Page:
Tony Fadell’s wife likes to remind him when their three children’s eyes are glued to their screens that it’s at least partly his fault.
Hard to argue. Fadell, who founded the smart thermostat company Nest in 2010 and who was instrumental in the creation of both the iPod and later the iPhone as a senior vice president at Apple, has done more to shape digital technology than many of his peers. But in a recent conversation at the Design Museum in London, Fadell spoke with a mix of pride and regret about his role in mobile technology’s rise to omnipresence.
“I wake up in cold sweats every so often thinking, what did we bring to the world?” he says. “Did we really bring a nuclear bomb with information that can–like we see with fake news–blow up people’s brains and reprogram them? Or did we bring light to people who never had information, who can now be empowered?”
Fadell was speaking as part of the Design Museum’s program around its current blockbuster exhibition, California, which examines the history and culture of digital technology in the Golden State, from early iPhone prototypes to the utopian festival and tech industry networking staple Burning Man to drawings of Apple Park. The conversation, called “Selling Freedom,” brought together Fadell; Bethany Koby, the cofounder and CEO of toy company Technology Will Save Us; David Edgerton, a historian of science and technology at King’s College London; and Judy Wajcman, a sociologist at the London School of Economics who studies the social impact of technology. They were charged with examining the consequences of having so much revolutionary technology coming from a single place.
The world Fadell describes is one in which screens are everywhere, distracting us and interrupting what’s important, while promoting a culture of self-aggrandizement. The problem? He says that addiction has been designed into our devices–and it’s harming the newest generation.
“And I know when I take [technology] away from my kids what happens,” Fadell says. “They literally feel like you’re tearing a piece of their person away from them—they get emotional about it, very emotional. They go through withdrawal for two to three days.”
At its root, this is a design problem. Fadell believes that products like the iPhone, as much as they are communication devices, are more attuned to the needs of the individual rather than what’s best for the family and the larger community.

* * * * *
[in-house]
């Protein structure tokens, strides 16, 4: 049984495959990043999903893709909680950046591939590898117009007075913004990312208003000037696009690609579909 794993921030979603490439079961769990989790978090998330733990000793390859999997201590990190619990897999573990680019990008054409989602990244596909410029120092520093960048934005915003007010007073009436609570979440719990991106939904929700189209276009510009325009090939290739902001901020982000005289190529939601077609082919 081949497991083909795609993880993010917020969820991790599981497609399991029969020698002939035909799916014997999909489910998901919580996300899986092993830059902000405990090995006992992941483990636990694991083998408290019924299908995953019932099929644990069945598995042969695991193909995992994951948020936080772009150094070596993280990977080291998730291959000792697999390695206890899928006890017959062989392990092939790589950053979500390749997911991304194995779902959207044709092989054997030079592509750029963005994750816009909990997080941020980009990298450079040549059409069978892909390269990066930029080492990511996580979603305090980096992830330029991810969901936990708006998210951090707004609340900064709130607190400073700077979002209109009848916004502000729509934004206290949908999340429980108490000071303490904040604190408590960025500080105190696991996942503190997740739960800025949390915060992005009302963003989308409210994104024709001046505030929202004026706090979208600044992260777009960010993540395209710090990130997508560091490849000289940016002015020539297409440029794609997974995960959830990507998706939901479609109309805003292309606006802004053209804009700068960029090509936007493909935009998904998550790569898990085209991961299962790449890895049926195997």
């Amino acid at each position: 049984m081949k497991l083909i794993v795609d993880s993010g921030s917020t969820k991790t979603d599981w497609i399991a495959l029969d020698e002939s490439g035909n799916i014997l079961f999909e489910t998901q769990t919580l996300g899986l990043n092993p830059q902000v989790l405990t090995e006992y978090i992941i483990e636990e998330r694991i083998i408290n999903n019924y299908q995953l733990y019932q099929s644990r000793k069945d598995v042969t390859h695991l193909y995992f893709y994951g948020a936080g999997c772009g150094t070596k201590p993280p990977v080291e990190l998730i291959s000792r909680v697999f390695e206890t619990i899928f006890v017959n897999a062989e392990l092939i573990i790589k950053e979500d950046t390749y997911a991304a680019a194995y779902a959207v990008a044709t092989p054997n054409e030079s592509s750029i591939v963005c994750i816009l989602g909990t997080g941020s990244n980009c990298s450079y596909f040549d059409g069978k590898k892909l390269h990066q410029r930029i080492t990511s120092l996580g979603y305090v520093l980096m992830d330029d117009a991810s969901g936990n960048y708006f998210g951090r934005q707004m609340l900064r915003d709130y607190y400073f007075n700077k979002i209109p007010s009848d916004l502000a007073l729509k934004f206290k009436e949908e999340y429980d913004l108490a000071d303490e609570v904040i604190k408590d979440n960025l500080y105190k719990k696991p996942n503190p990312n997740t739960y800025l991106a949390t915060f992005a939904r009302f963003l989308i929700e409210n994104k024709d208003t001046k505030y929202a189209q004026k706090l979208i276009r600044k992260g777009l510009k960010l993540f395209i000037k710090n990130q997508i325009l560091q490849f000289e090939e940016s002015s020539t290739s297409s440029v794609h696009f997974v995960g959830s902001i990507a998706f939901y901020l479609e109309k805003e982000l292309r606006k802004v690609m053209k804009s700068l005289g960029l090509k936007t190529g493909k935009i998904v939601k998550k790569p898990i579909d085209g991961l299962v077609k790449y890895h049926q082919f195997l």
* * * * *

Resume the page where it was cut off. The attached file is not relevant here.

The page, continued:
Some of Silicon Valley’s history is rooted in the communal idealism of 1960s California, where technologists believed that a democratizing force called the internet was going to empower everyone through shared information. But Fadell says this philosophy has been perverted. The emphasis on community has been lost; instead, companies like Apple market their products by selling the notion of freedom, that technology is a liberating force for the individual. Fadell believes that’s partly because of who designed the seminal products and services of the digital age.
“A lot of the designers and coders who were in their 20s when we were creating these things didn’t have kids. Now they have kids,” he says. “And they see what’s going on, and they say, ‘Wait a second.’ And they start to rethink their design decisions.”
And it’s not just that these early Silicon Valley wunderkinds didn’t have children themselves–there were no women or minorities or older people around either, as sociologist Judy Wacjman points out. “Silicon Valley is notorious in particular for not being family-friendly,” she says. “It’s notorious for being full of young male designers. It’s great that they’re thinking about this now that they’re having kids, but I wonder if one could envision a different design community full of people of different sexes, full of people of different ages. Some of the design that you get is the reflection of the limited cultural understanding of the young guys who are doing the designing.”
How are these designers rethinking their choices now that they do have families? One example is many tech companies’ stalwart position that they act as platforms and are not responsible for the content that users post–a stance that has recently come under fire as Facebook’s algorithms enabled fake news about the election to spread faster than real news. Fadell points to Google, which owns YouTube, in particular: “It was like, [let] any kind of content happen on YouTube. Then a lot of the executives started having kids, [and saying], maybe this isn’t such a good idea. They have YouTube Kids now.” (Google bought Nest, the company Fadell started after leaving Apple, in 2014 for $3.2 billion, and Fadell left the company under less than favorable circumstances last year.)
“This self-absorbing culture is starting to blow,” he says. “Parents didn’t know what to do. They didn’t know this was a thing they needed to teach because we didn’t know for ourselves. We all kind of got absorbed in it.”
According to Fadell, this is largely a matter of unintended consequences–but that doesn’t free designers and developers from responsibility. Fadell wants there to be a Hippocratic oath for designers, where they pledge to work ethically and “do no harm.” “I think we have to be very cognizant of the unintended consequences, but also acknowledge them and then design them out–make sure that we are ethically designing,” he says. “This is the slowest technology will ever progress ever again in your life. It’s only speeding up. So what are we going to do as designers to bring that element in all the time?”